4. In the year 1833 when a settlement was made in this village the whole village was owned by two branches of a family of Kayasthas. In the wajib-ul-arz drawn up that year in Clause 10 it was clearly set forth that a custom of pre-emption existed in the village under which no co-sharer could transfer to an outsider without first offering the property to the co-sharers of the village. The village consisted of two thoks each of 8 annas. One thok was owned by Bhaia Chitan Bakhsh and the other thok (Bakht Rai) by other members of the family, whose property was in the hands of mortgagees, Sarabjit Rai and others. At the time of the mutiny, owing to rebellion on the part of Banke Bihari Lal and another (two of the co-sharers owning a 4 anna share in one of the thoks) Government confiscated their 4 anna undivided share. The wajib-ul-arz of the settlement of 1860 shows that prior to that settlement Government had bestowed this confiscated 4 anna share upon one Ram Prokash Pande. In the wajib-ul-arz, at the commencement, are entered the names of the four co-sharers who were members of the Kayastha family, but in the opening preamable there is also mention made of Ram Prokash Pande and the fact of the grant to him by the Government. In paragraph 7 the co-sharers set forth that 'We Kunj Behari, Ram Prokash and Bhaia Suraj Bali Singh have been appointed lambardars by common consent.' In paragraph 16 the co-sharers set forth the manner in which they collected the rents of the village. In Clause 6 is set forth the custom of pre-emption. Under it, if a co-sharer wishes to transfer his share, he was hound to offer it first of all to the co-sharers of the village before making any such transfer. The custom, it would seem, is exactly the same as set forth in the wajib-ul-arz of 1833. There cannot he any doubt whatsoever that Ram Prokash Pande was a co-sharer at the time of that settlement and that be was a party to the settlement.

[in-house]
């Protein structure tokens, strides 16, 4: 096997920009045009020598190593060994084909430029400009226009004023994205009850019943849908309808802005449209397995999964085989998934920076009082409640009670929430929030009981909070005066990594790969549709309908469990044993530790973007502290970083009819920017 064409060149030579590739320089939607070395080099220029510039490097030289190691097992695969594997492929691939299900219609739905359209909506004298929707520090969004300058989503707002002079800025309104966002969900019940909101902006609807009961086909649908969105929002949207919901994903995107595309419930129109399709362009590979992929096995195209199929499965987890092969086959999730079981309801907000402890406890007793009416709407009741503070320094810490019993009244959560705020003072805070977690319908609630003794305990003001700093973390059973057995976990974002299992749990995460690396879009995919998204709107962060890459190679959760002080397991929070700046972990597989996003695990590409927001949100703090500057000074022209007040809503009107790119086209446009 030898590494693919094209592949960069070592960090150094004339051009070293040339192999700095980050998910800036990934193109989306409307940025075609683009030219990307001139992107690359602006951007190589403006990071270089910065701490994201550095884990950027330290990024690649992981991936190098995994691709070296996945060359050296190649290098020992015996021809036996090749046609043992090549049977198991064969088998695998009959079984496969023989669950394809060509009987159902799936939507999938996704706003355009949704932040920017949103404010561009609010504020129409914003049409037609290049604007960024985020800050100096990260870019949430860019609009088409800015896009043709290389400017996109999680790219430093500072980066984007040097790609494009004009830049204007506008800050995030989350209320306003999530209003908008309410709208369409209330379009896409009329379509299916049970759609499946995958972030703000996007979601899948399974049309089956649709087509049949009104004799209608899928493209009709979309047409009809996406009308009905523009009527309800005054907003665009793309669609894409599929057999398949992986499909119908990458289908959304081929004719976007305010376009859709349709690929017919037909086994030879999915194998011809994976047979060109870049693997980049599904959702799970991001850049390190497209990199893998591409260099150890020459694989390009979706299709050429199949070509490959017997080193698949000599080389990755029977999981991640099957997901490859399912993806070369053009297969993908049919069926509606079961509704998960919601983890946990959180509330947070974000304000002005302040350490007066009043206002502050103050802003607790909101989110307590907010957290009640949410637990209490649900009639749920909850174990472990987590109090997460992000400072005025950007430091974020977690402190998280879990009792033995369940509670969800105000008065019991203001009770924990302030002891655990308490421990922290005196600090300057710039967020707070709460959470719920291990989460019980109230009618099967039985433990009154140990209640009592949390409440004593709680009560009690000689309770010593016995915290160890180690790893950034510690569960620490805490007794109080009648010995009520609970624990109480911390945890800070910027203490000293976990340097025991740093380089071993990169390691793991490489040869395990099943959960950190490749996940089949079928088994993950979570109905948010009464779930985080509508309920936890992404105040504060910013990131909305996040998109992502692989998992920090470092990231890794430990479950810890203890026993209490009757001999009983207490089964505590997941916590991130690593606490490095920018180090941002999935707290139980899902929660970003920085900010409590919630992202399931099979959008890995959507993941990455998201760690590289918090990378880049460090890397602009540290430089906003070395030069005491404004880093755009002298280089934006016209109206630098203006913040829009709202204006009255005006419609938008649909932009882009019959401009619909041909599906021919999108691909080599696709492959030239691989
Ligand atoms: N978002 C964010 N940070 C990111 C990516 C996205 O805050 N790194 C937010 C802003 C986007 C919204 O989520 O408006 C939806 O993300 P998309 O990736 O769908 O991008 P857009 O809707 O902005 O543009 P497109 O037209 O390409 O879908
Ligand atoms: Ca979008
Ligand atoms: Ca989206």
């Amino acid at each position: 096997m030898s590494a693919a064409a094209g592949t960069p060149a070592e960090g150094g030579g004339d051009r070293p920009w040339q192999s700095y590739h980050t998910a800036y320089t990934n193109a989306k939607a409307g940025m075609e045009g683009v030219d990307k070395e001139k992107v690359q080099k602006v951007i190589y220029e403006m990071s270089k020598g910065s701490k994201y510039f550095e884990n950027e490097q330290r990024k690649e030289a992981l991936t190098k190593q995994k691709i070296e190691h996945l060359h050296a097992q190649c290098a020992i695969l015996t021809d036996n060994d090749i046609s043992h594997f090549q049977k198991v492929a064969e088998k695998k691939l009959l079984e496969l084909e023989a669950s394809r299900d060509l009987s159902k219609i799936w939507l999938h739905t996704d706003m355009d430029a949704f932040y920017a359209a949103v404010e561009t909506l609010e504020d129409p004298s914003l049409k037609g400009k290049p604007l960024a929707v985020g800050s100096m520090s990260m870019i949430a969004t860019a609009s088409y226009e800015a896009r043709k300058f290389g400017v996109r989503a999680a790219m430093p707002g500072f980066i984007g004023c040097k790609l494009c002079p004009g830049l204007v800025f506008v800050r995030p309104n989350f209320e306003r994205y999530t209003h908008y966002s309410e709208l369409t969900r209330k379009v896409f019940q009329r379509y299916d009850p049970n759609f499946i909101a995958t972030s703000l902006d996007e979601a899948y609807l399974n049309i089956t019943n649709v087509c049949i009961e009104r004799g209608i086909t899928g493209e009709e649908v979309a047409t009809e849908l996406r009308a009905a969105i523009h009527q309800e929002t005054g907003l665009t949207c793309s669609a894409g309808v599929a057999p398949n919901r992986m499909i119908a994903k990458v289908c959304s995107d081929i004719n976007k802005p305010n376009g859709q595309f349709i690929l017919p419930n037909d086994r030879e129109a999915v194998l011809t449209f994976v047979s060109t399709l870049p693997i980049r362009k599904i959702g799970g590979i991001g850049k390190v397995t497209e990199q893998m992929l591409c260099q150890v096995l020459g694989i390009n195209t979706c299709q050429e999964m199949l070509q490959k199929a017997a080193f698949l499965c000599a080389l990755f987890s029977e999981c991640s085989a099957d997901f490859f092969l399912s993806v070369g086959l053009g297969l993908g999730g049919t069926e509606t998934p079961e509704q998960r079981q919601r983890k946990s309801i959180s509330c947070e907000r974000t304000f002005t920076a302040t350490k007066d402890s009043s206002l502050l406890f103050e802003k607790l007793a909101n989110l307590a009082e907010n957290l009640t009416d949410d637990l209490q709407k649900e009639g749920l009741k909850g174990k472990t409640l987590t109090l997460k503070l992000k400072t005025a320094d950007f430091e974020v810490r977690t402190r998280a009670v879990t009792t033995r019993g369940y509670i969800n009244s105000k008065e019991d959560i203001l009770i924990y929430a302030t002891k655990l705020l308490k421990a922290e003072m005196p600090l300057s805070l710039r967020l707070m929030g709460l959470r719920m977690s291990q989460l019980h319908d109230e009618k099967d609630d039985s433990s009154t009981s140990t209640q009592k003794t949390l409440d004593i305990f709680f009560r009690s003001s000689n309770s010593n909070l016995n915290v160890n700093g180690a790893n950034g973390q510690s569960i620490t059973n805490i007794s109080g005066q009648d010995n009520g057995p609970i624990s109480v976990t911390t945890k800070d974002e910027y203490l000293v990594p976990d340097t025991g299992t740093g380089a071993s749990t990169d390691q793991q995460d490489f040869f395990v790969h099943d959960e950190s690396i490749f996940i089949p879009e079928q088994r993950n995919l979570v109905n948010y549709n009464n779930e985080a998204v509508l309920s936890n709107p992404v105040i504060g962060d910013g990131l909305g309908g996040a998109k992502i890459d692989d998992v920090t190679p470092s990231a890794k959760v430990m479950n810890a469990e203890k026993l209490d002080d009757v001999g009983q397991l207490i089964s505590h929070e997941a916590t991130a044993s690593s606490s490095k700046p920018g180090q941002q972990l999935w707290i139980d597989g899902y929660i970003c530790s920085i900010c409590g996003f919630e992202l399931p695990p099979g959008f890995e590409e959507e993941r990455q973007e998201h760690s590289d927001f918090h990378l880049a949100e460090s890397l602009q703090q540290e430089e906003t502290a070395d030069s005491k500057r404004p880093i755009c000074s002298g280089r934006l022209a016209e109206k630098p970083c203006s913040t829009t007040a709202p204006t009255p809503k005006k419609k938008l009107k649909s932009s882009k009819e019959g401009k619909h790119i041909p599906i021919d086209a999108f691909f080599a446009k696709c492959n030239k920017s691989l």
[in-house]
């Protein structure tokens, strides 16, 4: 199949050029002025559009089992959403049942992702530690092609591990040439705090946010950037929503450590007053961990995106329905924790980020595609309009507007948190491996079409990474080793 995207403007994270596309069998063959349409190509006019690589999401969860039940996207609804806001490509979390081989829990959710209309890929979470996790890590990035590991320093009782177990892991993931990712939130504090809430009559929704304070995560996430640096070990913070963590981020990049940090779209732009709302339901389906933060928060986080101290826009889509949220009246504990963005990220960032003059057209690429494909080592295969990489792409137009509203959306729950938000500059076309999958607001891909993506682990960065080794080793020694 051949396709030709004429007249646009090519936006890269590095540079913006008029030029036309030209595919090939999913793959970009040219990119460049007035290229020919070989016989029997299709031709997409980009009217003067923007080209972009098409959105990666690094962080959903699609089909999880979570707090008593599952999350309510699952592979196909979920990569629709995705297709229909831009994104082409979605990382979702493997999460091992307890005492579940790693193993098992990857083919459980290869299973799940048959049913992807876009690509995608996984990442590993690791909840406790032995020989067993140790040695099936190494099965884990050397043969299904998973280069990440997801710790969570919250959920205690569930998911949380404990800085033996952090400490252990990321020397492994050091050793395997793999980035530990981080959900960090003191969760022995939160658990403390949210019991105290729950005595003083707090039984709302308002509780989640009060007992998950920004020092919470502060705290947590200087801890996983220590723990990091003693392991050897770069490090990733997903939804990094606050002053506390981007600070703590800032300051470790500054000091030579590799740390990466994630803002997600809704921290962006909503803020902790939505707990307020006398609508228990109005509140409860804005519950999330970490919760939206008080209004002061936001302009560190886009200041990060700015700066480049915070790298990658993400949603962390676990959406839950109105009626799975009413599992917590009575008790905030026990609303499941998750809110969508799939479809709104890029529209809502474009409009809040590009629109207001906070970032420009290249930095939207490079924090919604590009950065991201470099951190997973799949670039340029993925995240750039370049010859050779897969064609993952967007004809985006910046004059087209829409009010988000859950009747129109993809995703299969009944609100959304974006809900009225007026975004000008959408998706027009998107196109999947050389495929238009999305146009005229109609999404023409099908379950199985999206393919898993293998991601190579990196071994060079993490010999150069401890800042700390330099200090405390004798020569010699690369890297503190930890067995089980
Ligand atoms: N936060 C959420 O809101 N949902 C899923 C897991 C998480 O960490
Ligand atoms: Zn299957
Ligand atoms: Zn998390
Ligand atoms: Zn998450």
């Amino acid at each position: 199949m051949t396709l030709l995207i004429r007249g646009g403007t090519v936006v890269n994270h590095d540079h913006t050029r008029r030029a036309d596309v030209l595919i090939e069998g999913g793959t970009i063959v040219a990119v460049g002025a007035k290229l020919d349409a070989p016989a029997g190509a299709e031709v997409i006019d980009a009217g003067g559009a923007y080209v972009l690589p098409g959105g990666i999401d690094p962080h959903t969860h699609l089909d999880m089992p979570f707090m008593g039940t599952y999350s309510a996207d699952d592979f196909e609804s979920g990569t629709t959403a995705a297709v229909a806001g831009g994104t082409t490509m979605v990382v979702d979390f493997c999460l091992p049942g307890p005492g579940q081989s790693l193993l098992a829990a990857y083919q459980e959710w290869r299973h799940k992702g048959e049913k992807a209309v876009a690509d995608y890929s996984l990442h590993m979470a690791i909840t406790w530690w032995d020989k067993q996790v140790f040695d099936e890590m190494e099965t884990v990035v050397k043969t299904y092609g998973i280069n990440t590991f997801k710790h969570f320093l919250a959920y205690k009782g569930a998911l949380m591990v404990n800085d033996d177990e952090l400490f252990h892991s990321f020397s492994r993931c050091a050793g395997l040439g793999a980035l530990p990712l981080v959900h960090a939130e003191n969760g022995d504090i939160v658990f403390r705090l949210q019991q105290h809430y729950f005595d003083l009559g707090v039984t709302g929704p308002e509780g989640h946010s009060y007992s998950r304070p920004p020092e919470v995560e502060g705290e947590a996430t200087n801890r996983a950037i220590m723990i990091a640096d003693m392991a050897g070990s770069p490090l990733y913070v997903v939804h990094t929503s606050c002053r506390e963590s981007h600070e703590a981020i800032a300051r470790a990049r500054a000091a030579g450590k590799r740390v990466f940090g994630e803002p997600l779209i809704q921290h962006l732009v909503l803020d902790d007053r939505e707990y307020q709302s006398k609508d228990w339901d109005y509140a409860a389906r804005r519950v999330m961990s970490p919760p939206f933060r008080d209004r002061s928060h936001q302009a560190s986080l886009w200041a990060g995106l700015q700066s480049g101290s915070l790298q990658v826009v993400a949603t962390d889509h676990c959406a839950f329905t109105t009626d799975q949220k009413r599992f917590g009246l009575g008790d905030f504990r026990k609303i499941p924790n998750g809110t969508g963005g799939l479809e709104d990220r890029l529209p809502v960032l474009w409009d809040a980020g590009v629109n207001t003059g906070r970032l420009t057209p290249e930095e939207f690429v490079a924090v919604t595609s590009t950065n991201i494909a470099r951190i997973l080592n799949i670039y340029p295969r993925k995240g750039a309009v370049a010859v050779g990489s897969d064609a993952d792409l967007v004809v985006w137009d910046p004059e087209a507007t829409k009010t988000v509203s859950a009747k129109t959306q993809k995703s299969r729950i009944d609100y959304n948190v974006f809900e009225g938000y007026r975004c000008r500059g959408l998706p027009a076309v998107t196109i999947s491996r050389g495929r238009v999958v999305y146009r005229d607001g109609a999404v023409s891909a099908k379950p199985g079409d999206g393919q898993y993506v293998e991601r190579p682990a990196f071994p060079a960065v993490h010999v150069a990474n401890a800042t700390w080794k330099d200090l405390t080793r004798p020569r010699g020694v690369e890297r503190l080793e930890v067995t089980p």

5. We next come to what is known as the zamima khewat drawn up in the year 1884 (at the last settlement of the district). The 4 annas which had been granted to Ram Prokash Pande was at that time in the hands of his descendants. In Clause 2 of the zamima khewat is set forth a custom of pre-emption giving every co-sharer a right to transfer his share subject to the condition that the first right of purchase will vest in one who is a near co-sharer and belongs to the family of the vendor; that the next right would vest in the co-sharer in the patti and the third in the co-sharers in other pattis. It will be noticed that this custom is an amplification of the simple custom which was set out at the two former settlements. It will also be noticed that it gives a prior right to a co-sharer who is a member of the same family as the vendor. At this settlement the co-parcenary body consisted of the Brahmans who owned a 4 anna share and the Kayasthas who owned the remaining 12 aana share. The village still consists of two thoks of 8 annas each. The property which is the subject matter of this suit is in that 8 anna thok in which the Brahmans own a 4 anna share. The share owned by Musammat Adhar Kunwari is in the other 8 anna thok in which the vendor has no share. The court below has held, and the same plea has been maintained before us, that by reason of the confiscation of the property of Chail Bihari Lal and Banke Bihari Lal the custom of pre-emption which was in existence prior to the confiscation no longer applied to the ownership of the 4 anna share, and therefore when the Government granted this property to Ram Prokash Pande, Ram Prokash had no right of pre-emption whatsoever under the custom in any portion of the remaining 12 anna share. In the circumstances of the present case we do not think there is any force in this contention. In the year 1860 when Ram Prokash was a co-sharer in the village the custom was set forth, in exactly the same manner as it had been in the year 1833. In the year 1884 when the custom was again set forth, but with considerably more detail, the Brahmans were still co-sharers in the village, and the fact that the prior right of pre-emption was given to the co-sharers of the same family is a strong indication that when that minima, khswat was dictated by the co-sharers, the latter contemplated that property owned by members of the Brahman family ought to be transferred and should go primarily to another member of that family. In the present case the vendor was a member of the Kayasth family whose property had never been confiscated and whose property was still within the custom. The Brahman pre-emptors are co-sharers in the village and they come well within the custom as set out in the wajib-ul-arz. In this view in our opinion the plaintiff's claim as against the vendee, who admittedly is an entire stranger, ought to have been decreed subject to the right of the rival pre-emptor.